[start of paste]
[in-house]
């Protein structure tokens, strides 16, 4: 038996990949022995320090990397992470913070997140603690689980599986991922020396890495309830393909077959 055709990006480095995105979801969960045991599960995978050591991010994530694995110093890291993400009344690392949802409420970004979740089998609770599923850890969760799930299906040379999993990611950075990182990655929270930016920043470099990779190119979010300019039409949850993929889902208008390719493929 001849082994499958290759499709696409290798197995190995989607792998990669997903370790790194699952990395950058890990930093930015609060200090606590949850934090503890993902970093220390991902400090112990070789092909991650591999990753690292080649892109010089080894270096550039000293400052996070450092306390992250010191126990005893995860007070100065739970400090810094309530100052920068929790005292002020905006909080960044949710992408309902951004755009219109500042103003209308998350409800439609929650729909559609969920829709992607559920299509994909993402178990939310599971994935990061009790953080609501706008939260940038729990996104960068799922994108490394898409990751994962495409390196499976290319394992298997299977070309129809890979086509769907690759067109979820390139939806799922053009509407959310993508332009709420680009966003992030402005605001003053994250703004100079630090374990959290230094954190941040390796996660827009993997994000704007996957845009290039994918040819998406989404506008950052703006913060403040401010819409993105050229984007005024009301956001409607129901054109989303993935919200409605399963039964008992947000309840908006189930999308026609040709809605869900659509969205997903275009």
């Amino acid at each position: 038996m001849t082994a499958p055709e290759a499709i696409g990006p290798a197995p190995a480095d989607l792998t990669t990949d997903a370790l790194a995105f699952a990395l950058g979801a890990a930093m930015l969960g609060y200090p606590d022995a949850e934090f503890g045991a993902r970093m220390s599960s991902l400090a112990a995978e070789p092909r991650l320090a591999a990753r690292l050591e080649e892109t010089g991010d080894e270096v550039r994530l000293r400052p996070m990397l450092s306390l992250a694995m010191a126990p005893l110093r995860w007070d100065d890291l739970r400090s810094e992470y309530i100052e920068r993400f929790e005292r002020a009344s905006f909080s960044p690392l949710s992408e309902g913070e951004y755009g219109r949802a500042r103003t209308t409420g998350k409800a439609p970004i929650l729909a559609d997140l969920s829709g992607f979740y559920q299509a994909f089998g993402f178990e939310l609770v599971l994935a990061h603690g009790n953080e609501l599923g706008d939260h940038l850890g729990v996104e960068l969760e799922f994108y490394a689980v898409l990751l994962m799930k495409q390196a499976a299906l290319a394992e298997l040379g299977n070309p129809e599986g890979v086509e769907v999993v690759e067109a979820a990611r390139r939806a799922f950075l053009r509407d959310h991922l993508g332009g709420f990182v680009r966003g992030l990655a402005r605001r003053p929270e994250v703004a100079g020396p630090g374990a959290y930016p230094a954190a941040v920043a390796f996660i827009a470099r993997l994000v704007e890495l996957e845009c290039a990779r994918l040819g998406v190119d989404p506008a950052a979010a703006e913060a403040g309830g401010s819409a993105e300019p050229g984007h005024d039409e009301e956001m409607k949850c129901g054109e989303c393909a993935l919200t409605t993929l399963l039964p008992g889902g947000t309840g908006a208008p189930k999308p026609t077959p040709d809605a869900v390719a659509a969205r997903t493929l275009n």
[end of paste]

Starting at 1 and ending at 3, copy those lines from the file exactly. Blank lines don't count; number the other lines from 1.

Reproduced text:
[in-house]
């Protein structure tokens, strides 16, 4: 038996990949022995320090990397992470913070997140603690689980599986991922020396890495309830393909077959 055709990006480095995105979801969960045991599960995978050591991010994530694995110093890291993400009344690392949802409420970004979740089998609770599923850890969760799930299906040379999993990611950075990182990655929270930016920043470099990779190119979010300019039409949850993929889902208008390719493929 001849082994499958290759499709696409290798197995190995989607792998990669997903370790790194699952990395950058890990930093930015609060200090606590949850934090503890993902970093220390991902400090112990070789092909991650591999990753690292080649892109010089080894270096550039000293400052996070450092306390992250010191126990005893995860007070100065739970400090810094309530100052920068929790005292002020905006909080960044949710992408309902951004755009219109500042103003209308998350409800439609929650729909559609969920829709992607559920299509994909993402178990939310599971994935990061009790953080609501706008939260940038729990996104960068799922994108490394898409990751994962495409390196499976290319394992298997299977070309129809890979086509769907690759067109979820390139939806799922053009509407959310993508332009709420680009966003992030402005605001003053994250703004100079630090374990959290230094954190941040390796996660827009993997994000704007996957845009290039994918040819998406989404506008950052703006913060403040401010819409993105050229984007005024009301956001409607129901054109989303993935919200409605399963039964008992947000309840908006189930999308026609040709809605869900659509969205997903275009």
């Amino acid at each position: 038996m001849t082994a499958p055709e290759a499709i696409g990006p290798a197995p190995a480095d989607l792998t990669t990949d997903a370790l790194a995105f699952a990395l950058g979801a890990a930093m930015l969960g609060y200090p606590d022995a949850e934090f503890g045991a993902r970093m220390s599960s991902l400090a112990a995978e070789p092909r991650l320090a591999a990753r690292l050591e080649e892109t010089g991010d080894e270096v550039r994530l000293r400052p996070m990397l450092s306390l992250a694995m010191a126990p005893l110093r995860w007070d100065d890291l739970r400090s810094e992470y309530i100052e920068r993400f929790e005292r002020a009344s905006f909080s960044p690392l949710s992408e309902g913070e951004y755009g219109r949802a500042r103003t209308t409420g998350k409800a439609p970004i929650l729909a559609d997140l969920s829709g992607f979740y559920q299509a994909f089998g993402f178990e939310l609770v599971l994935a990061h603690g009790n953080e609501l599923g706008d939260h940038l850890g729990v996104e960068l969760e799922f994108y490394a689980v898409l990751l994962m799930k495409q390196a499976a299906l290319a394992e298997l040379g299977n070309p129809e599986g890979v086509e769907v999993v690759e067109a979820a990611r390139r939806a799922f950075l053009r509407d959310h991922l993508g332009g709420f990182v680009r966003g992030l990655a402005r605001r003053p929270e994250v703004a100079g020396p630090g374990a959290y930016p230094a954190a941040v920043a390796f996660i827009a470099r993997l994000v704007e890495l996957e845009c290039a990779r994918l040819g998406v190119d989404p506008a950052a979010a703006e913060a403040g309830g401010s819409a993105e300019p050229g984007h005024d039409e009301e956001m409607k949850c129901g054109e989303c393909a993935l919200t409605t993929l399963l039964p008992g889902g947000t309840g908006a208008p189930k999308p026609t077959p040709d809605a869900v390719a659509a969205r997903t493929l275009n």